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Top 20 Industrial Distributors

Top 20

by Jenel Stelton-Holtmeier

Top 20 ListDouble-digit growth was not uncommon for the distributors on MDM’s list of the top 40 industrial distributors for 2015. The list, which presents the largest distributors in North America, was recently released and is now available at

Wolseley Industrial Group – made up of Wolseley’s North American businesses Ferguson Enterprises and Wolseley Canada – again leads the Top 40 Industrial Distributors list from Modern Distribution Management in 2015. Chicago-based Grainger’s sales neared $10 billion in 2014, landing it in the No. 2 position. And No. 3 HD Supply continued its solid sales growth, hitting $8.9 billion for the year.

Acquisitions drove some of the fastest-growing companies on the list this year; Sonepar moved into the Top 10 due to its acquisition of last year’s No. 22 company, Industrial Distribution Group. Kaman Industrial Technologies also continued its growth trajectory
through acquisition, which included building its fluid power platform through the acquisition of B.W. Rogers in February 2014.

Despite strong growth for many of the top companies last year, optimism remains cautious. Volatility in the price of crude oil continues to be a concern for many industrial distributors, particularly those that directly serve the oil and gas industry. But the impacts are far broader than that end market.

As part of the 2015 Market Leaders, MDM also publishes the annual Distribution Trends Special Issue. Here are some of the trends MDM is tracking this year:

  1. Investment in technology is accelerating, with a focus on integrated systems. As the focus on making data-based decisions with analytics grows, so does recognition that the software already in place may not be enough. Distributors want to ensure that the data in each of their systems can be used with the data from other systems. Salespeople need access to real-time pricing, availability and alternatives at their fingertips, meaning ERP, warehouse and product information has to be accessible from a mobile device, for example.
  2. E-commerce is critical, but it’s not enough. Customers want a multichannel experience, not just for buying, but also for research, support and account information. Distributors are looking for ways to provide an integrated experience on- and off-line at all points in the relationship.
  3. While technology investment is growing, there’s renewed focus on business basics. As one distributor noted: What good is investing in an e-commerce platform if you can’t deliver the product? Technology won’t resolve the issues within a business by itself, but it can make resolving the issues easier or more effective.
  4. Human resource issues – from hiring to retiring – remain a top concern for distributors, as the prevailing workforce continues to age. Of particular concern is how to transfer the knowledge of industry veterans to a less experienced workforce. But the flip side is also true: How can the knowledge that the new workforce has regarding their generation be transferred to the veteran workers? Generational shift isn’t occurring only in the employee base; it is also happening to the buyers. This recognition contributes to a lessening of the “us versus them” mentality between the generations that marked the past few years.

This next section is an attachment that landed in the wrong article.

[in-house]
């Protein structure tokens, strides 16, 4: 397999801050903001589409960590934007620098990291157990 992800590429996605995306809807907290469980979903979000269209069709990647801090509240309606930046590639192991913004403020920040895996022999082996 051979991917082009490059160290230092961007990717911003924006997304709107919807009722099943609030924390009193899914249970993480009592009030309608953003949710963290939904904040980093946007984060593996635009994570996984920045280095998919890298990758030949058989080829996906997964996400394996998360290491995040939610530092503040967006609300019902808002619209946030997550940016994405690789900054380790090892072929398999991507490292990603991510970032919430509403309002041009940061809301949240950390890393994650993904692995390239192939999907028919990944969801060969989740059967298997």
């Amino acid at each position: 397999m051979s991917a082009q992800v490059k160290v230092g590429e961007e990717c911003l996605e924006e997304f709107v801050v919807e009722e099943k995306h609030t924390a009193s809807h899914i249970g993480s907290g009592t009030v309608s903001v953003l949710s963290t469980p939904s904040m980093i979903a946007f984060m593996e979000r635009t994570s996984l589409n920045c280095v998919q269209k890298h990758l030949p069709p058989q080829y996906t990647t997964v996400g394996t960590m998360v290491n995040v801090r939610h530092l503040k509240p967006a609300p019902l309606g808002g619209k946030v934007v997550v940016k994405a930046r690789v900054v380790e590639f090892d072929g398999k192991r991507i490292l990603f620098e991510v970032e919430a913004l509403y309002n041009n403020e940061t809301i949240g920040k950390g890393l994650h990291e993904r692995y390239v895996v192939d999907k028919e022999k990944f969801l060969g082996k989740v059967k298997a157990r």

5. Vending is no longer a standalone conversation. Inventory management is as important as ever, and vending is, as well. But there’s more focus on having comprehensive conversations about how to improve overall inventory usage and monitoring. Requests for those types of comprehensive programs continue to increase, as has willingness to pay for outcomes from programs. But the value must be measurable and documented.

Data for MDM’s lists of top distributors were based on 2014 revenue size alone. In most cases, we used fiscal 2014 revenue, but in some cases, MDM used calendar-year revenues for an apples-to-apples comparison. Calendar-year measures were based on either Jan. 1, 2014-Dec. 31, 2014, or Feb. 1, 2014-Jan. 31, 2015, depending on when quarterly breaks occurred. To collect data, we used SEC annual filings for public companies. For non-public companies, companies were asked to provide data about revenues. In the end, not every company was willing to provide revenue data, yet we deemed it important to include them anyway. We utilized several resources to estimate where to place these companies. Revenues for all companies in this report are in U.S. dollars. For companies who report their data in other currencies, we converted their revenues to U.S. dollars using the exchange rate in place on the last day of that company’s fiscal or calendar year to determine ranking.

Jenel Stelton-HoltmeierJenel Stelton-Holtmeier is editor of Modern Distribution Management and, a specialized newsletter and website for wholesale distribution executives. Reach
her at


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